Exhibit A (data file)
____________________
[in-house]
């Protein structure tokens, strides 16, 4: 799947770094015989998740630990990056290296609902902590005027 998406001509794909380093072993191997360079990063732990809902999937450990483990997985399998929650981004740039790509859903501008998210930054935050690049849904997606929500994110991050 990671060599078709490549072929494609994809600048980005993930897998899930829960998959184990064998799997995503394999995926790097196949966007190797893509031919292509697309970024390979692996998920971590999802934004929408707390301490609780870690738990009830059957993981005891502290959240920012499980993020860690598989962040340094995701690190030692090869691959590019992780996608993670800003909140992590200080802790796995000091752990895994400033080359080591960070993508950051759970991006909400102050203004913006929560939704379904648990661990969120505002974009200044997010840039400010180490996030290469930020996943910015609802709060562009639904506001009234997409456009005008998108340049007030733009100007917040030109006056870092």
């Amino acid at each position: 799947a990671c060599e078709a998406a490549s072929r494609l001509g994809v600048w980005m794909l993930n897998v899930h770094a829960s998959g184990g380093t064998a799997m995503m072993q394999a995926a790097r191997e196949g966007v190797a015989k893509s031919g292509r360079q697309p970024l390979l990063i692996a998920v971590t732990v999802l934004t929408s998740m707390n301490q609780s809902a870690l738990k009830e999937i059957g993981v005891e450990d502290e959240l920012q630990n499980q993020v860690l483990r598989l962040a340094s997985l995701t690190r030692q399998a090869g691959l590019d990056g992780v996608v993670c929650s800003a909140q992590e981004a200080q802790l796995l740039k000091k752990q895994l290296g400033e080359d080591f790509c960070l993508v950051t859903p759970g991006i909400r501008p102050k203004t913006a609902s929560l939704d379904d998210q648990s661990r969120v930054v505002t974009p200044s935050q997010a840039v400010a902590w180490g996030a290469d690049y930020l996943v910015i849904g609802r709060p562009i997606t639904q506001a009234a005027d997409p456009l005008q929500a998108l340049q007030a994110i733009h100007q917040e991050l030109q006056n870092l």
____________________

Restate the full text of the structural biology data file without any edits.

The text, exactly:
[in-house]
């Protein structure tokens, strides 16, 4: 799947770094015989998740630990990056290296609902902590005027 998406001509794909380093072993191997360079990063732990809902999937450990483990997985399998929650981004740039790509859903501008998210930054935050690049849904997606929500994110991050 990671060599078709490549072929494609994809600048980005993930897998899930829960998959184990064998799997995503394999995926790097196949966007190797893509031919292509697309970024390979692996998920971590999802934004929408707390301490609780870690738990009830059957993981005891502290959240920012499980993020860690598989962040340094995701690190030692090869691959590019992780996608993670800003909140992590200080802790796995000091752990895994400033080359080591960070993508950051759970991006909400102050203004913006929560939704379904648990661990969120505002974009200044997010840039400010180490996030290469930020996943910015609802709060562009639904506001009234997409456009005008998108340049007030733009100007917040030109006056870092």
């Amino acid at each position: 799947a990671c060599e078709a998406a490549s072929r494609l001509g994809v600048w980005m794909l993930n897998v899930h770094a829960s998959g184990g380093t064998a799997m995503m072993q394999a995926a790097r191997e196949g966007v190797a015989k893509s031919g292509r360079q697309p970024l390979l990063i692996a998920v971590t732990v999802l934004t929408s998740m707390n301490q609780s809902a870690l738990k009830e999937i059957g993981v005891e450990d502290e959240l920012q630990n499980q993020v860690l483990r598989l962040a340094s997985l995701t690190r030692q399998a090869g691959l590019d990056g992780v996608v993670c929650s800003a909140q992590e981004a200080q802790l796995l740039k000091k752990q895994l290296g400033e080359d080591f790509c960070l993508v950051t859903p759970g991006i909400r501008p102050k203004t913006a609902s929560l939704d379904d998210q648990s661990r969120v930054v505002t974009p200044s935050q997010a840039v400010a902590w180490g996030a290469d690049y930020l996943v910015i849904g609802r709060p562009i997606t639904q506001a009234a005027d997409p456009l005008q929500a998108l340049q007030a994110i733009h100007q917040e991050l030109q006056n870092l």